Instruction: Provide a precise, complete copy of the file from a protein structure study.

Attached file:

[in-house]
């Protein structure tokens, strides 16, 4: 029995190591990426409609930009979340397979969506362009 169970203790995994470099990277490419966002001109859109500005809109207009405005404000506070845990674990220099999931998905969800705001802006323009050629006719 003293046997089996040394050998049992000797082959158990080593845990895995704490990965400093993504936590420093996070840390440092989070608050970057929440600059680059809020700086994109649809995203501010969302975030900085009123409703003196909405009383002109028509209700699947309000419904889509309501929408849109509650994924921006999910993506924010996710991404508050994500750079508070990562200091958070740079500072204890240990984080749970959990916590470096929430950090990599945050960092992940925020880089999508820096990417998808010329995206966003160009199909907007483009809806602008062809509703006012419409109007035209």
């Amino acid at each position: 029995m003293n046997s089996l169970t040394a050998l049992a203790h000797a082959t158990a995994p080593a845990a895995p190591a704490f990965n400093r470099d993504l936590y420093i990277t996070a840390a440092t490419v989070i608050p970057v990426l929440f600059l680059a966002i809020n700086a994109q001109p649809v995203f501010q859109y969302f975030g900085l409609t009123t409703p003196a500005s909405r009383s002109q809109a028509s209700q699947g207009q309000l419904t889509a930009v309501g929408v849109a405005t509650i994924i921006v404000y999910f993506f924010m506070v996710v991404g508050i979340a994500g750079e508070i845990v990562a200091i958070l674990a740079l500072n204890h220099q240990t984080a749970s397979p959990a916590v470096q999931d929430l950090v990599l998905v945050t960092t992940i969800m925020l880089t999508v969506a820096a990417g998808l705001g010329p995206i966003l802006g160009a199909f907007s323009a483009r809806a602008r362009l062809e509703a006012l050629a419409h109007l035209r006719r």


[in-house]
């Protein structure tokens, strides 16, 4: 029995190591990426409609930009979340397979969506362009 169970203790995994470099990277490419966002001109859109500005809109207009405005404000506070845990674990220099999931998905969800705001802006323009050629006719 003293046997089996040394050998049992000797082959158990080593845990895995704490990965400093993504936590420093996070840390440092989070608050970057929440600059680059809020700086994109649809995203501010969302975030900085009123409703003196909405009383002109028509209700699947309000419904889509309501929408849109509650994924921006999910993506924010996710991404508050994500750079508070990562200091958070740079500072204890240990984080749970959990916590470096929430950090990599945050960092992940925020880089999508820096990417998808010329995206966003160009199909907007483009809806602008062809509703006012419409109007035209």
């Amino acid at each position: 029995m003293n046997s089996l169970t040394a050998l049992a203790h000797a082959t158990a995994p080593a845990a895995p190591a704490f990965n400093r470099d993504l936590y420093i990277t996070a840390a440092t490419v989070i608050p970057v990426l929440f600059l680059a966002i809020n700086a994109q001109p649809v995203f501010q859109y969302f975030g900085l409609t009123t409703p003196a500005s909405r009383s002109q809109a028509s209700q699947g207009q309000l419904t889509a930009v309501g929408v849109a405005t509650i994924i921006v404000y999910f993506f924010m506070v996710v991404g508050i979340a994500g750079e508070i845990v990562a200091i958070l674990a740079l500072n204890h220099q240990t984080a749970s397979p959990a916590v470096q999931d929430l950090v990599l998905v945050t960092t992940i969800m925020l880089t999508v969506a820096a990417g998808l705001g010329p995206i966003l802006g160009a199909f907007s323009a483009r809806a602008r362009l062809e509703a006012l050629a419409h109007l035209r006719r």